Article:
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312


NOTES AND QUERIES. [ s. ix. APRIL 19, 1902.


surely it is the sound that is the really valu- able thing to get at ; for, after all, letters are to language only what coin-metal -is to "goods" (and the "words" are the coinage), the " medium of exchange." That coinage is very apt to get much worn, battered, and defaced in long usage, and apparently sorlt is a specimen. W. H. E.

"RATHER" (9 th S. ix. 7, 137, 275).-At the last reference I find that, in discussing rathe, it is said that "ready is a near relation." This remark would never have been made if any reasonable dictionary had been con- sulted ; and it is hard that we should have such impossible crudities submitted to us. The A.-S. form of rathe begins with hr ; but the A.-S. form of ready begins with r. Every beginner in Anglo-Saxon knows that words commencing with hr are distinct from those that commence with r. Hence the absurdity of the remark is obvious. Q. E. D.

PARENTAGE OF C.ESAR BORGIA (9 th S. viii. 524 ; ix. 176, 232). I confess that I wrote the major part of 'Chronicles of the House of Borgia *: but I will not pretend to provide my readers with ability to read intelligently. 1 ao not seek to convert any one. I merely express my proper opinion. In the present case I myself believe Varillas. Some of my grounds for believing him are stated in the book. MR. DAWES does not believe, does not want to believe him. He asserts that Creighton, Symonds, Gregorovius, Roscoe, Machiavelli, give Varillas the lie. I admit it. But does MR. DAWES dare to claim in- fallibilityan infallibility more ample than that of the Holiness of the Pope of Rome for Creighton, who mistook a draught of blood for transfusion ; for Symonds, who sacrificed fact to fiction in re Xystus P.M

II. and Cardinal Sclafenati ; for Gregoro- vius, who squared the circle in re Pintor- ricchio's Madonna of the Borgia Tower : for Koscoe, who is "a back number"; or for Machiavelli, who wrote two self- contradictory accounts of the colpo di stato of Sinigaglia ? 1 hardly think it.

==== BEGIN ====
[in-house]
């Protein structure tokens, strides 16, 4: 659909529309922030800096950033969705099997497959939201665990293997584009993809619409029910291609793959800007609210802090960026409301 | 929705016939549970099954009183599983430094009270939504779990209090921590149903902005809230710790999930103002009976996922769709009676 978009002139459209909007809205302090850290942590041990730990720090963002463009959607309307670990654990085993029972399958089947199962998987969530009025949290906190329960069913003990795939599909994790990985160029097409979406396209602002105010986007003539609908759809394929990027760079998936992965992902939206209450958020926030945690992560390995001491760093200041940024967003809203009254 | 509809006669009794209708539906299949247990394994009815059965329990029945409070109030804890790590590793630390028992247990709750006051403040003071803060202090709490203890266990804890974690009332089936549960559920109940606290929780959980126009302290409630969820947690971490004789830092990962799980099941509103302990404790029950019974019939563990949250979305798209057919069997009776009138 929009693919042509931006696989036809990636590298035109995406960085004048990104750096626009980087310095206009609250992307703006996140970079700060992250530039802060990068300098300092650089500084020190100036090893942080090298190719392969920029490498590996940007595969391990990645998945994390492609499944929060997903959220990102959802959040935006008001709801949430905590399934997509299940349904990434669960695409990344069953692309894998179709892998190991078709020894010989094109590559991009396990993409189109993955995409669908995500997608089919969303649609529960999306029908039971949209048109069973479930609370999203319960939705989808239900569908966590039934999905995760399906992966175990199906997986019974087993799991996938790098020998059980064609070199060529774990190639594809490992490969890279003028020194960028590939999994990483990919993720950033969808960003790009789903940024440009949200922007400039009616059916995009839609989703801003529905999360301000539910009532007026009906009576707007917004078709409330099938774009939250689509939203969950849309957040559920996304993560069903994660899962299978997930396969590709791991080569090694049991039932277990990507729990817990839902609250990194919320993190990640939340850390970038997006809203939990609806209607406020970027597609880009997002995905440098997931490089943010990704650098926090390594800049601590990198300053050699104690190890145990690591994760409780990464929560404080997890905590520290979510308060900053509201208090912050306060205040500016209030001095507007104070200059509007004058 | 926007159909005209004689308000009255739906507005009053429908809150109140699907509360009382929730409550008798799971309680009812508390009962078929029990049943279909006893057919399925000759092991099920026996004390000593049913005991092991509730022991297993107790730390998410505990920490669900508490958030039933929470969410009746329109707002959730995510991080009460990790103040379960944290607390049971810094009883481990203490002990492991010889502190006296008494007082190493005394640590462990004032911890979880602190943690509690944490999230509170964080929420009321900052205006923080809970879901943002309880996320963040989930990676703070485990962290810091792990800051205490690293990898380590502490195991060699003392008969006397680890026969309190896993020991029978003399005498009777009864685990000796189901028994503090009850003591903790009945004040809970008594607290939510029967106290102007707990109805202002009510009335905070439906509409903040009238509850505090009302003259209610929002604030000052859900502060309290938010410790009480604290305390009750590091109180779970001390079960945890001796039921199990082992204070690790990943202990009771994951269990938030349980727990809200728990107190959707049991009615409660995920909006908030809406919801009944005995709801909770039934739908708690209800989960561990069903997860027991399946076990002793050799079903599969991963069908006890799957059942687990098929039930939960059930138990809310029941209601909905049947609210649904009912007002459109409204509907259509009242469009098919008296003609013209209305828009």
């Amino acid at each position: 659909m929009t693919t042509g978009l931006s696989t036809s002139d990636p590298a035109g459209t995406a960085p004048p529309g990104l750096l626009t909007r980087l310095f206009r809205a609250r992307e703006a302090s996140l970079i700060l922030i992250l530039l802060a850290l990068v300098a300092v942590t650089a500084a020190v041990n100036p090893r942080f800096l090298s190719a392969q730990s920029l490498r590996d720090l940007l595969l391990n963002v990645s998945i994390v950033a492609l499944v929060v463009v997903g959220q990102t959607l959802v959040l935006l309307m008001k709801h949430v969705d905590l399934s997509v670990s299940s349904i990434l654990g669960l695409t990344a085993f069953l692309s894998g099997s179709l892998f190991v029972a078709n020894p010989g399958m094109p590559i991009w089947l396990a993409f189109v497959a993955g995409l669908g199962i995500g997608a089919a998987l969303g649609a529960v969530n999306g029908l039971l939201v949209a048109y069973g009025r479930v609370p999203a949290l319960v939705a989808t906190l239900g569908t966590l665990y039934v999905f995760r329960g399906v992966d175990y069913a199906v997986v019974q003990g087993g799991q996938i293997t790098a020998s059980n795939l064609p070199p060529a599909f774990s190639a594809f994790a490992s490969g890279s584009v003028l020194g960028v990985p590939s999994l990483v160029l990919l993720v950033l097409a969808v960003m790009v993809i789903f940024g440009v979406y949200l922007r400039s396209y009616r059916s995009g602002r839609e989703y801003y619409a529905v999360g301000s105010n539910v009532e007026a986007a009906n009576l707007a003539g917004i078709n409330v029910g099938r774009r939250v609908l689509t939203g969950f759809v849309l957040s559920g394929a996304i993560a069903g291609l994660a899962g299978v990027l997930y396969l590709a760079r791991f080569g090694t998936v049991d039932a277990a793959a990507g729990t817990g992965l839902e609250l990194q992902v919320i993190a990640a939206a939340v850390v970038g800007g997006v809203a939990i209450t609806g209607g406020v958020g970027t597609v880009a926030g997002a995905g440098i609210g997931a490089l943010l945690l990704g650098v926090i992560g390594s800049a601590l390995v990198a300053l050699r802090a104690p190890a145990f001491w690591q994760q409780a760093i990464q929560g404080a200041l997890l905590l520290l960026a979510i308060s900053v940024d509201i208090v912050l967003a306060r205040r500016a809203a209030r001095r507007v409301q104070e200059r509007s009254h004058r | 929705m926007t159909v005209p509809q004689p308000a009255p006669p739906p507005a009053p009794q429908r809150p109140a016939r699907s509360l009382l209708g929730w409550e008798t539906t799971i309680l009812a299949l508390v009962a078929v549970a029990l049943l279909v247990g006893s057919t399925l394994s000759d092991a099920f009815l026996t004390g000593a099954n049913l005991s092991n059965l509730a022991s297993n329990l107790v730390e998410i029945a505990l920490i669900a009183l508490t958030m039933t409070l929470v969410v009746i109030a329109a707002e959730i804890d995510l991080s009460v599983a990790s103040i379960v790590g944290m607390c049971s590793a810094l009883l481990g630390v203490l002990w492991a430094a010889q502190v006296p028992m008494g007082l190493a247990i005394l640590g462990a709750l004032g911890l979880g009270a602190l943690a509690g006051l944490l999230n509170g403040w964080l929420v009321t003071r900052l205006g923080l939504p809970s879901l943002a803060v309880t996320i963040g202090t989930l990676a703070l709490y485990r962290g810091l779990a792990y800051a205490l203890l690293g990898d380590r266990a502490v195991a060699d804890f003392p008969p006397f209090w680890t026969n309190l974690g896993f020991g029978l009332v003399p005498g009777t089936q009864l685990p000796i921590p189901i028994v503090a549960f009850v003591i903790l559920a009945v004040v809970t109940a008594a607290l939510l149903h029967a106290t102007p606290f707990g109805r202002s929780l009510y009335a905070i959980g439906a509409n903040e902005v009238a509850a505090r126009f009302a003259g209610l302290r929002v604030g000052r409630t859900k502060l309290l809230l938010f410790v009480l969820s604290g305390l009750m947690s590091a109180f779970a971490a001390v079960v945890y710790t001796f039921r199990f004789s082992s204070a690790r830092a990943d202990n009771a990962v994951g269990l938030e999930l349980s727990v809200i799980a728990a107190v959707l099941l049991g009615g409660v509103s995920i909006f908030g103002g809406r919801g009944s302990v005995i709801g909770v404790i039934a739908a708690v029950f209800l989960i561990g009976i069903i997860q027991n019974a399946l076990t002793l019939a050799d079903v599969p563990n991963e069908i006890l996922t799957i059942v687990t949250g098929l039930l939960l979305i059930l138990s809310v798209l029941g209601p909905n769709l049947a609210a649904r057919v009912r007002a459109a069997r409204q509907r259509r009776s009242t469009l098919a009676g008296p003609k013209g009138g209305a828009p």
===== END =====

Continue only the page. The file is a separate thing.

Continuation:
"On roiavra O.VTOIS TO. oWa, ota o.v VTTO-

TTir -?i DAWES a PP ears to be anxious to

attack Varillas (or me). I, on the contrary, hnd Varillas very credible. An habitual har occasionally errs into truth. I think that Varillas has so erred in the present case It w human to err, as the copybooks 'say. Varillas was human. Ergo: And as Creighton Symonds, Gregorovius, Roscoe, MacHiavelh also were human, MR. DAWES mi$ht as well fit his champion quincunx with a similar simple syllogism.


These remarks are intended, not as a de- fence of * Chronicles of the House of Borgia,' a work which I despise, but as an intimation to MR. DAWES that, though he persist in thrumming his stringed instrument never so wisely, I decline to argue with one who can- not even cite his Webster accurately in re my deliberately selected word " gallimaufry." I am not a Freemason, but a Roman Catholic. 8' ap


FREDERICK BARON CORVO.


ARMS OF DUTCH EAST INDIA COMPANY (9 th S. ix. 9, 118, 272). The coats of arms borne on the copper coinage of the Dutch current in Ceylon were those of Holland, Zeeland, Friesland, Guelderland, and Utrecht. On the other side is the monogram of the company.

The carving referred to by L. L. K. is over the gateway of the old fort at Galle. He is correct in supposing that it is surmounted by a cock as a crest. This device is intended to represent the town of Galle an idea which the Dutch seem to have taken over from the Portuguese, who adopted that bird as the badge of the town, either from a notion that the name Galle had something to do with the Latin for a cock or as a punning allusion to that word. The Galle Club has recently adopted the same device for its note-paper, at the suggestion of a member with historical tastes.

I see that my account of the origin of the monogram reads as if the relative dimensions of the letters were fixed by the resolution of the company referred to therein. This I did not intend. I merely meant to describe the form of the monogram usually found. The colours, however, were prescribed.

J. P. LEWIS.

SWIFT'S VISITS TO ENGLAND: THE "FouR CROSSES" INN (9 th S. ix. 186). The lines re- lating the story of Swift's witty couplet were sent to the Gentleman's Magazine by Mr. Thomas Deacon, a native of Willoughby. They appeared in the issue for November, 1819. Mr. Deacon also wrote a * History of Willoughby,' which was published in 1828, and therein a portion of his poem was re- printed. I have seen it stated that Mr. Wil- liam Cropper, father of the gentleman to whom MR. HARPER refers, was at one time landlord of the ** Four Crosses " at Willoughby.

JOHN T. PAGE.

West Haddon, Northamptonshire.

EAST INDIA BADGE (9 th S. ix. 67, 155). This badge is the commercial or merchant's mark adopted by the United Company of Merchants